I got a 4 piece Luban set off the Bay (new) - steel about as good, way better made, ground, assembled and a far better profile in the hand. Fifty quid for four I recall. Dammit though - made in China.
If i want squiffy bevels etc, I'll choose Sheffield's 19th Century finest every time - worth the time to sort.
Unless something was off with your set, they're O1 and about 61 hardness. I've had the china set that luban labels and they're coarsely made and cheaper chrome vanadium stuff, but the bottom line is if you're just actually working wood, either works fine.

I think the group of woodworkers these days would have a hard time with things that were better made in the past (mortise chisels that are tapered in length and width, plane irons that are hollow in the back on purpose and tapering in width) solely because they wouldn't be able to check them with a straight edge and a square.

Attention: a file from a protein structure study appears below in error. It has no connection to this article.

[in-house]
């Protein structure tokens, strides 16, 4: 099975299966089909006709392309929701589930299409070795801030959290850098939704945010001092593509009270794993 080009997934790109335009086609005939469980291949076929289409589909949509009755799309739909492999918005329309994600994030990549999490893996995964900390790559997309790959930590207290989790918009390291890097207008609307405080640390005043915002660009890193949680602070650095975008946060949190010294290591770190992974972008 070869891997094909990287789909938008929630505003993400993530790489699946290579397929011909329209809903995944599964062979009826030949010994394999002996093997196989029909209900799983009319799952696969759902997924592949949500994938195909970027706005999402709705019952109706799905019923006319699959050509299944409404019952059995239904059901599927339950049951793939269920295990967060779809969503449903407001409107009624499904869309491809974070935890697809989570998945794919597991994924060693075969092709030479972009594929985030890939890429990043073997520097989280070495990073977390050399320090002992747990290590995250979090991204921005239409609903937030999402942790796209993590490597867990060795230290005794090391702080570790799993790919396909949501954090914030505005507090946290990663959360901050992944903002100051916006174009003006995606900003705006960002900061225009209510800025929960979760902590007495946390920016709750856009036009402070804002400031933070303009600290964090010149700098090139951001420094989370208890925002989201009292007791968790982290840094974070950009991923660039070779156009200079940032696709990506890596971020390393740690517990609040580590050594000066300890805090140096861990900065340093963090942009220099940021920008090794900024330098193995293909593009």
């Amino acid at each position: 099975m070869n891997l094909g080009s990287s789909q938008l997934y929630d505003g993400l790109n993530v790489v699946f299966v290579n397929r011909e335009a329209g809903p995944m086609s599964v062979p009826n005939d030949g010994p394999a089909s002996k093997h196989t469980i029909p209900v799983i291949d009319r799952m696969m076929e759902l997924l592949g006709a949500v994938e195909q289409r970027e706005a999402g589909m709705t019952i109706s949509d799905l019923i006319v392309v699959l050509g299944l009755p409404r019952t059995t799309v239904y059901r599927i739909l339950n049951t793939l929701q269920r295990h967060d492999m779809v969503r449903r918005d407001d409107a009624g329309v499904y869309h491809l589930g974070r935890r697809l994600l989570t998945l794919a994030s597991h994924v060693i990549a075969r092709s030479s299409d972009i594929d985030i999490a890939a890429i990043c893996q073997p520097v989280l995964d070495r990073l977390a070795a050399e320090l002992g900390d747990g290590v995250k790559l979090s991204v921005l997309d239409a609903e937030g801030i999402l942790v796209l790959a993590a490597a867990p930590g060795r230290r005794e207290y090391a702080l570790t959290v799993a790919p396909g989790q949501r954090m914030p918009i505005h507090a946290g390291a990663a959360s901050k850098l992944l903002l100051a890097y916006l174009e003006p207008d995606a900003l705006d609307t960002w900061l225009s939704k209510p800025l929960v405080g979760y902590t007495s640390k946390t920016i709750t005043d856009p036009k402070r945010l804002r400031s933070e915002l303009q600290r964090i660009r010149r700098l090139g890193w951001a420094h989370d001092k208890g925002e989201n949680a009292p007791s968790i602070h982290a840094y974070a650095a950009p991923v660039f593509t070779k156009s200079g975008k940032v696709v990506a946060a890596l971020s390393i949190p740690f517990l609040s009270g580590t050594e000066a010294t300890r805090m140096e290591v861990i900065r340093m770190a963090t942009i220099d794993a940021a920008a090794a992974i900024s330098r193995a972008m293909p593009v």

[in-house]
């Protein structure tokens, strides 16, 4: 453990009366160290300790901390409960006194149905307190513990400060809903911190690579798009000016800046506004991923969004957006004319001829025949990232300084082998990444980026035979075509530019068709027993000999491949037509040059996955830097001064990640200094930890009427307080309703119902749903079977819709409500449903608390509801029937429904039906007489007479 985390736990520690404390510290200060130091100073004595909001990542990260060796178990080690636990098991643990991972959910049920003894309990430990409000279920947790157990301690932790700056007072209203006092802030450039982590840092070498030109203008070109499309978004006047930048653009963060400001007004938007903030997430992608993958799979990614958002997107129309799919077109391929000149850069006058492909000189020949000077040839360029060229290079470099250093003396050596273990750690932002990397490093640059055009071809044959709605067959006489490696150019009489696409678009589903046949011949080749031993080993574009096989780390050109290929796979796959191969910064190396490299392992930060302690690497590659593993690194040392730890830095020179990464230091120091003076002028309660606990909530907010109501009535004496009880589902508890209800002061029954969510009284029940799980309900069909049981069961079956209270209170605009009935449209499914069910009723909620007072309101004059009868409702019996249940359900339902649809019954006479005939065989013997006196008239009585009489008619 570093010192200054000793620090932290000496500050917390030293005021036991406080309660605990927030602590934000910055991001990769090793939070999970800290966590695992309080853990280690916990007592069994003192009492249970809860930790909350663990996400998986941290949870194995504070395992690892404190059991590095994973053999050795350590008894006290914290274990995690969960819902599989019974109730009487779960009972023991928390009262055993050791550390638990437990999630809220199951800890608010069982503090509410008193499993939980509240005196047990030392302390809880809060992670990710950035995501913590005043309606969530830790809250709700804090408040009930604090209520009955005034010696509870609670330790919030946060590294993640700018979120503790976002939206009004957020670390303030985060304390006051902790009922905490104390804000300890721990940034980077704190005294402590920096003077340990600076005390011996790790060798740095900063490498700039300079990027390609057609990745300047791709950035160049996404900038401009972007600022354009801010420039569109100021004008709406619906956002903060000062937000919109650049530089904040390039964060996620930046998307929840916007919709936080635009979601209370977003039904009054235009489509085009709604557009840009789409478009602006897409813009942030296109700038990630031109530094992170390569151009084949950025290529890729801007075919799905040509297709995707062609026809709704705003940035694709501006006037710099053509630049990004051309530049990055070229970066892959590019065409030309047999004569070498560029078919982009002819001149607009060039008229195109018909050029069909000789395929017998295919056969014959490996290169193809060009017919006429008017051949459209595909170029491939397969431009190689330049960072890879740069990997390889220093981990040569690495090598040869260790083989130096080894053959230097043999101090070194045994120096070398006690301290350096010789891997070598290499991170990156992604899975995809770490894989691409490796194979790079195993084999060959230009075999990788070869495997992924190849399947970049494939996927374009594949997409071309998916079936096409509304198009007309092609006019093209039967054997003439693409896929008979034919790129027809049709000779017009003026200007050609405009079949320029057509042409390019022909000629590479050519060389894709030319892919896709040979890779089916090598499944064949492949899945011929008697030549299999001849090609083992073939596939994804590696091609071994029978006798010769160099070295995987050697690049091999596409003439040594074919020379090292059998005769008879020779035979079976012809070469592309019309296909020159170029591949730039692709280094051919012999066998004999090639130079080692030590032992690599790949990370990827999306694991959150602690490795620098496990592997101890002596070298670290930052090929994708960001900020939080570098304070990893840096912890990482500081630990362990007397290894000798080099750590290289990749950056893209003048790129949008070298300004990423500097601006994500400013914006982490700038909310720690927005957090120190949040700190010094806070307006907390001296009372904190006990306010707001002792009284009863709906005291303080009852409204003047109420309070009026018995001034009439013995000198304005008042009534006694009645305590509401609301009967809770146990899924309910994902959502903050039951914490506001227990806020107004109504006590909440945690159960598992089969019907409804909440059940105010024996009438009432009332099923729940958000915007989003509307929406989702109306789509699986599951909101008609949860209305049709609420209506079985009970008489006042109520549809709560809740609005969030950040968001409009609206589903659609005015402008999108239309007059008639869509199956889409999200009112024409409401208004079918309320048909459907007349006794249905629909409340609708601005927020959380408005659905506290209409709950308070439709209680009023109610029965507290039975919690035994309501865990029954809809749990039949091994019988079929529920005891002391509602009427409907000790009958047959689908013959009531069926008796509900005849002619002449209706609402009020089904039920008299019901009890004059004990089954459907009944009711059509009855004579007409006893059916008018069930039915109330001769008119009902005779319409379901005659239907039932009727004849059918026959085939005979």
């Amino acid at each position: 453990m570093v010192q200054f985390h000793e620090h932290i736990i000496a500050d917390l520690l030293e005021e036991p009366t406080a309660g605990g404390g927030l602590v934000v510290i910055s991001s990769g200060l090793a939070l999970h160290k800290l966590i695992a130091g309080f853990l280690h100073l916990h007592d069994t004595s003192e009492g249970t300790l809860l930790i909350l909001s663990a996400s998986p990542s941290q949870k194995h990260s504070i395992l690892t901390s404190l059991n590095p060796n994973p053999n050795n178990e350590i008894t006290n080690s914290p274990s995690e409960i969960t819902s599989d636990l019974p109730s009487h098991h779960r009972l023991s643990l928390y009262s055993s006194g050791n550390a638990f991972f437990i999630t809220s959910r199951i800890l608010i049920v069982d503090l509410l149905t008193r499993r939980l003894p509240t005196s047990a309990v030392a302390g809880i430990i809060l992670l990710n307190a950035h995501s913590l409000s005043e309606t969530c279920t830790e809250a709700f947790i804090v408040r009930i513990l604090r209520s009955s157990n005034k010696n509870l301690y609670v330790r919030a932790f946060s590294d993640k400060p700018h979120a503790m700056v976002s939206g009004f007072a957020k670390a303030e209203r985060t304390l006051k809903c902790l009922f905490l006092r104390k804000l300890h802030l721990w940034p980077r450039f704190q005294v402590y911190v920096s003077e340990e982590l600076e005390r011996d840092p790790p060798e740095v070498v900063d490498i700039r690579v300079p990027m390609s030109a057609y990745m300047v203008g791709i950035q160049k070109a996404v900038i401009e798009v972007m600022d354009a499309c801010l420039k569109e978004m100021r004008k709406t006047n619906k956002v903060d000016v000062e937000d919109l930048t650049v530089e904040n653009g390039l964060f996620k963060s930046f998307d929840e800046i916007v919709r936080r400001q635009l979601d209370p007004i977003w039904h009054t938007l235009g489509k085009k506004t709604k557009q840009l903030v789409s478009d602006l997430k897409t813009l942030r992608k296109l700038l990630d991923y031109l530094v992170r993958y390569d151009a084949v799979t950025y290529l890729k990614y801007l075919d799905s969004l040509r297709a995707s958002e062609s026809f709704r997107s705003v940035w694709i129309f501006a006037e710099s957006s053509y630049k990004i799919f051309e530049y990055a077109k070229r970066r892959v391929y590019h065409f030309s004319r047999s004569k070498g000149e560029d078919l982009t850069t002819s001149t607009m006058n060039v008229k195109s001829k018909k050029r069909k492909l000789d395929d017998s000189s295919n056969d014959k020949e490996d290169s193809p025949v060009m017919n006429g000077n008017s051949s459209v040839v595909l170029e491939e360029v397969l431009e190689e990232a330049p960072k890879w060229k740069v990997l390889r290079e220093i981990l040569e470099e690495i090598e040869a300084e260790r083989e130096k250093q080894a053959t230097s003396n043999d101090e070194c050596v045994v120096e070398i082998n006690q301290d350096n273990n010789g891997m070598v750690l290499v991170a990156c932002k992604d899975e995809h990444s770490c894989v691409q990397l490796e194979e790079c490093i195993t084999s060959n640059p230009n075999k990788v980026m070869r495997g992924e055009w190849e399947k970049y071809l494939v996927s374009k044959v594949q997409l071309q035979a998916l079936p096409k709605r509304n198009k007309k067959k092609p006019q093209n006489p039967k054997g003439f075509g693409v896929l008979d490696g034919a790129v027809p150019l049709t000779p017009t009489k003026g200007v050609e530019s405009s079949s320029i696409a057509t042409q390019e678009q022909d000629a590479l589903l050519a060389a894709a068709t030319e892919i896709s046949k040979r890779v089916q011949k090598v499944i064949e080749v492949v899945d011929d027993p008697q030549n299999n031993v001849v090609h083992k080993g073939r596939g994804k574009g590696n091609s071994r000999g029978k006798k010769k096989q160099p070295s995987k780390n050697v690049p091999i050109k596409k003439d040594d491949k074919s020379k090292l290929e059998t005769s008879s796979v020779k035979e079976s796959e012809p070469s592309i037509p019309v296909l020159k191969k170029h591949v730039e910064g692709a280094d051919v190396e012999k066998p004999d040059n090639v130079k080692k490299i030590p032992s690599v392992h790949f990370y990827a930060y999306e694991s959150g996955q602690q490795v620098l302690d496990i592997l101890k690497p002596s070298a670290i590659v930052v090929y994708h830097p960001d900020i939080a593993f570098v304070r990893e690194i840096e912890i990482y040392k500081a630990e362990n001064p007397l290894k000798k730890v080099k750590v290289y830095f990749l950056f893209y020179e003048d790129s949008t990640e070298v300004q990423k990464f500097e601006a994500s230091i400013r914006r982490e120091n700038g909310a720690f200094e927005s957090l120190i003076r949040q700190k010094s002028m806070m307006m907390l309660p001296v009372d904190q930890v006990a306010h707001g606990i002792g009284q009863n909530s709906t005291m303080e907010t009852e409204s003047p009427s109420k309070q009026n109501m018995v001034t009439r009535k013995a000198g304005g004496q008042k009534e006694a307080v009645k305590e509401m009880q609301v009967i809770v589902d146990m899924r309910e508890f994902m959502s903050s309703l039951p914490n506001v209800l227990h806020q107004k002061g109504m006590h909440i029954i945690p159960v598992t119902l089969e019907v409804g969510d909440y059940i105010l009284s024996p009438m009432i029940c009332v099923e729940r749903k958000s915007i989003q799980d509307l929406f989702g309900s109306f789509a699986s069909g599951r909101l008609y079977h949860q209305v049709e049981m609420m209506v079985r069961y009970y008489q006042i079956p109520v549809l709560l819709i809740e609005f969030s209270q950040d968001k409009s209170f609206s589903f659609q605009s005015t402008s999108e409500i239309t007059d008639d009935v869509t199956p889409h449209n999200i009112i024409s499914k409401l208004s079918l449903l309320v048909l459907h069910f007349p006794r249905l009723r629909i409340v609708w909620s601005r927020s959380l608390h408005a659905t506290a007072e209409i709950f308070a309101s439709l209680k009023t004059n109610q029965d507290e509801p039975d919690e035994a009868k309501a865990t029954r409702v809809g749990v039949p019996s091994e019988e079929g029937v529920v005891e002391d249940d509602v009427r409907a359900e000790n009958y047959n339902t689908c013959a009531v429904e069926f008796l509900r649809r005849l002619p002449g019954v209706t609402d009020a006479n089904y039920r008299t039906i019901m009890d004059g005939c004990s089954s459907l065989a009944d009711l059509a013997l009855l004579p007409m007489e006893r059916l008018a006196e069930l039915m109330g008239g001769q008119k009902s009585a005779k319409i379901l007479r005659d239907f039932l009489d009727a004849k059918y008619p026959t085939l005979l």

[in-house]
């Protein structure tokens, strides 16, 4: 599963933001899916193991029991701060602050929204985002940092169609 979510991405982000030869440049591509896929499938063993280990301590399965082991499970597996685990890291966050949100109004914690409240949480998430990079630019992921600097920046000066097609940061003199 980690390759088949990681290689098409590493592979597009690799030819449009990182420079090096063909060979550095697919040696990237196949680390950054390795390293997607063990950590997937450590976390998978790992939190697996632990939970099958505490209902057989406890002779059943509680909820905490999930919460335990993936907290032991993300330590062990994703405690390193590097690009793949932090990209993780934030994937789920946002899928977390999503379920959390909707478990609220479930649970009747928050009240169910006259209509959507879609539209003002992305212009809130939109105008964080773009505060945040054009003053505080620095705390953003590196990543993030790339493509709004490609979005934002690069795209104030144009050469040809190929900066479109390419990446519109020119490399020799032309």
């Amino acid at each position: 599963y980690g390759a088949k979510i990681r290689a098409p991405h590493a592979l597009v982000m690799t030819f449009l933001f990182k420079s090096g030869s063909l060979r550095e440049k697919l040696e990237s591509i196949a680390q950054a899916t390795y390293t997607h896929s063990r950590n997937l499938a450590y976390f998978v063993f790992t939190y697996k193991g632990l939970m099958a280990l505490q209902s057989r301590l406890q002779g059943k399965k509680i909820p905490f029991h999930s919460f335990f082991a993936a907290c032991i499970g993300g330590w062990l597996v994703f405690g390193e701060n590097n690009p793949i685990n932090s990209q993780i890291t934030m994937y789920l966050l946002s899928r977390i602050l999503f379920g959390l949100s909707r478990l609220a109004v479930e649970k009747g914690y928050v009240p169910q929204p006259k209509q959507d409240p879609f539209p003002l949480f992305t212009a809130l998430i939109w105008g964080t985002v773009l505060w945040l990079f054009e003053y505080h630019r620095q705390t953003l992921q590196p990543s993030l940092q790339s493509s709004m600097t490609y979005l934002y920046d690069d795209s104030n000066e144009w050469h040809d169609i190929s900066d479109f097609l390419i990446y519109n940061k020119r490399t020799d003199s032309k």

Understanding how good Iles stuff is for the price takes a small foray into making a couple of usable chisels.

When woodworkers were capable, most chisels were sold without handles. Let alone checked for perfect squareness.

As mentioned above, the biggest problem is that AI still sells tools that are fit for professional use, but they're selling them to a bunch of people who have no professional skills. Their bevel edge chisels are wonderful - but it only takes a look back a week or two here to hear about how they're no good because you can't mortise with them. It's bonkers.

We judge nicely proportion tools now based on how well they hold up against construction tools...I guess.